Canine Castration FAQ

At Fountain Gate Veterinary Clinic, we recommend castration of all male dogs that are not used for breeding purposes. There are numerous health and behavioural benefits of de-sexing you male dog. 

What are the Health Benefits to the Dog?

There are several health benefits to neutering. One of the most important concerns the prostate gland, which under the influence of testosterone will gradually enlarge over the course of the dog’s life. In age, it is likely to become uncomfortable, possibly being large enough to interfere with defecation or urination. The prostate under the influence of testosterone is also predisposed to infection, which is almost impossible to clear up without neutering. Neutering causes the prostate to shrink into insignificance, thus preventing both prostatitis as well as the uncomfortable benign hyperplasia (enlargement) that occurs with aging. It is often erroneously held that neutering prevents prostate cancer but this is not true.

Other health benefits of neutering include the prevention of certain types of hernias and tumors of the testicles and anus. Excessive preputial discharge is also reduced by neutering.

What Behavioral Changes can be Expected after Neutering?

The only behavior changes that are observed after neutering relate to behaviors influenced by male hormones. Playfulness, friendliness, and socialization with humans are not changed. The behaviors that change are far less desirable. The interest in roaming is eliminated in 90% of neutered dogs. Aggressive behavior against other male dogs is eliminated in 60% of neutered dogs. Urine marking is eliminated in 50% of neutered male dogs. Inappropriate mounting is eliminated in 70% of neutered dogs.

What Exactly is done Surgically?

An incision is made, generally just forward from the scrotum. The testicles are removed through this incision. The stalks are tied off and cut and the skin incision is closed with stitches. If the testicles are not removed, the desirable benefits listed above cannot be realized.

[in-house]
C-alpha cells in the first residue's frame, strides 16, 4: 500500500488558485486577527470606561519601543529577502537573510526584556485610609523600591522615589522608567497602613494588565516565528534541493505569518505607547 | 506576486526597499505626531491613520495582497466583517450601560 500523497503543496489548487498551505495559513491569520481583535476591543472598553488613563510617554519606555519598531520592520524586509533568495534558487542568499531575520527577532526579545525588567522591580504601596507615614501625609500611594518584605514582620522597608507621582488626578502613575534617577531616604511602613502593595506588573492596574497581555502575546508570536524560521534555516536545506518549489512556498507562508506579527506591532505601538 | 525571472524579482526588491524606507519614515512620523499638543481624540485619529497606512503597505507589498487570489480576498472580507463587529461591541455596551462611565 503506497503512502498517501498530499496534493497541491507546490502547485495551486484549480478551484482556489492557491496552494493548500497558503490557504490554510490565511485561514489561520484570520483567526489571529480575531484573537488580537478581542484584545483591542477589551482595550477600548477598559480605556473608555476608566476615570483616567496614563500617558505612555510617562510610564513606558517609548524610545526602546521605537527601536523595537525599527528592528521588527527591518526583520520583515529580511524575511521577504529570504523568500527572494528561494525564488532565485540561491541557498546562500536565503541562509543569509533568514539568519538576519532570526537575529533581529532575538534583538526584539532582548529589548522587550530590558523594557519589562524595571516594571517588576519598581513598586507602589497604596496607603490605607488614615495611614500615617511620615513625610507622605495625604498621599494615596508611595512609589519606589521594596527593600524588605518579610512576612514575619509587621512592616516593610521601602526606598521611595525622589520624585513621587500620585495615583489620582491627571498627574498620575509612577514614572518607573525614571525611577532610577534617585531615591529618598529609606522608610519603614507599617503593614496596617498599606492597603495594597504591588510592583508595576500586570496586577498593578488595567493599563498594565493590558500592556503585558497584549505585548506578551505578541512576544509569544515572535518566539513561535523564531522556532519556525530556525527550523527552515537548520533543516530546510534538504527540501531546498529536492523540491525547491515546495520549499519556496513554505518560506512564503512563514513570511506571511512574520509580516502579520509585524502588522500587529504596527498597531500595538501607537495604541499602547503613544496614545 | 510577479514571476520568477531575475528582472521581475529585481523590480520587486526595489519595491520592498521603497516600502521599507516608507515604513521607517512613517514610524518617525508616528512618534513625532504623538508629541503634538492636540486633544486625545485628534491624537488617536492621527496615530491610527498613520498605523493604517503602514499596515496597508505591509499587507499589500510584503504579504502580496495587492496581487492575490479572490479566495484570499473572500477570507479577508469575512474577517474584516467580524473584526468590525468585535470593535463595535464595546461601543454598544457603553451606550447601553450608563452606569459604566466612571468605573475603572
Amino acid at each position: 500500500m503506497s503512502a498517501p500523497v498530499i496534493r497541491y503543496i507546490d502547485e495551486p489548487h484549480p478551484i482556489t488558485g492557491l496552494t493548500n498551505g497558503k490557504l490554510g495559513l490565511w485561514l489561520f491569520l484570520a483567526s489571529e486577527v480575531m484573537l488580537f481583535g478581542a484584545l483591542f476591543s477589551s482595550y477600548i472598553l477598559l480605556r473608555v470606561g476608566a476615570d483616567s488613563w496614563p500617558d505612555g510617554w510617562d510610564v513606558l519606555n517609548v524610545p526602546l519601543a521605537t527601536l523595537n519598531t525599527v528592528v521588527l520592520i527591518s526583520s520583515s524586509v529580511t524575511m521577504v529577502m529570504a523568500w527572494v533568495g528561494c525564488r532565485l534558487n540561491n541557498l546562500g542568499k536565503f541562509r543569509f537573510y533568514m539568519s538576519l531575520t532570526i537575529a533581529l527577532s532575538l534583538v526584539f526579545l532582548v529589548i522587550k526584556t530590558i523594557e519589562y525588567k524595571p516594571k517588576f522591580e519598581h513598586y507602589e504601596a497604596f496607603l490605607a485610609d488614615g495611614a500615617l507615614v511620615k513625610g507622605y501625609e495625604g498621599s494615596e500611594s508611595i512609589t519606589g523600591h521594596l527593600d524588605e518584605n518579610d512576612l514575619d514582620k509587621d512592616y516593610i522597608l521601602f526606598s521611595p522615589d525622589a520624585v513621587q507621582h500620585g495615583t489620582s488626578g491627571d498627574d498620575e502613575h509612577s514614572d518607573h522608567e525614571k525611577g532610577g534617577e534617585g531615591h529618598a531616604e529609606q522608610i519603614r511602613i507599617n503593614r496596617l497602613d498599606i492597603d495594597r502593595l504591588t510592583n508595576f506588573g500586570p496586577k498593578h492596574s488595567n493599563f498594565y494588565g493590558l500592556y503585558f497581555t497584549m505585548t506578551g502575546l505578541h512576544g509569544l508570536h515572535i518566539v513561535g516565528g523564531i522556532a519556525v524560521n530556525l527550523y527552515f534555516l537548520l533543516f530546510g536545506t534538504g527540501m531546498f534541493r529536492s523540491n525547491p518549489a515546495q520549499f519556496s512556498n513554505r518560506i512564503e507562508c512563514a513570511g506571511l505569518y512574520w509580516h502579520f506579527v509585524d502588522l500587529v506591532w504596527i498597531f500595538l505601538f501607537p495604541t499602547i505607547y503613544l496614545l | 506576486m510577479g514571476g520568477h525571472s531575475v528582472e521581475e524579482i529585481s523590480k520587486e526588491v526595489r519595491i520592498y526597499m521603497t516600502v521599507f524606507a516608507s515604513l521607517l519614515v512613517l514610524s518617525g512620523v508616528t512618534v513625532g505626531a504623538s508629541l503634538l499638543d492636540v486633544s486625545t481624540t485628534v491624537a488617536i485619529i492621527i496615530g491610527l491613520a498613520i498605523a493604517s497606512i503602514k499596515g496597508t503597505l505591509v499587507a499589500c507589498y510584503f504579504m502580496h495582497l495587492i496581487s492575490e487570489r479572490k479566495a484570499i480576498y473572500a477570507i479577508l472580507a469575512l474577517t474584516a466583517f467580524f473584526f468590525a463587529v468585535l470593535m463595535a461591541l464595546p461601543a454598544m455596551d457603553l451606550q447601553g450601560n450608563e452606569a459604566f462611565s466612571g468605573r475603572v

Most male dogs are eager to play by the day after surgery but, to keep the incision intact, it is best to restrict the dog from boisterous activity.

At what Age can Neutering be Performed?

Neutering can be performed at any age over age 8 weeks provided both testicles have descended. Dogs neutered before puberty (generally age 6 months) tend to grow a bit bigger than dogs neutered after puberty (testosterone is involved in causing bones to stop growing, so without testosterone the bones stop growing later). The same behavior and prostate health benefits can be realized no matter what age the dog is. (In other words, a dog does not become “too old” to obtain the same health and behavioral benefits of neutering.)

Will he Become Over-Weight or Lethargic?

Activity level and appetite do not change with neutering. A male dog should not gain weight or become less interested in activity post neuter.

Will he still be Interested in Females?

His interest will be reduced but if he is around a female dog in heat, he will become aroused by her. Mounting behavior often has roots in the expression of dominance and may be expressed by a neutered male in a variety of circumstances that are not motivated by sexuality.

What if a Dog has an Undescended Testicle?

Undescended testicles have an increased tendency to grow tumors. They may also twist on their stalks and cause life-threatening inflammation. For these reasons, neutering is recommended for dogs with undescended testicles.  If there is one descended testicle it will be fertile, but since retaining a testicle is a hereditary trait, it is important that the male dog not be bred before he is neutered.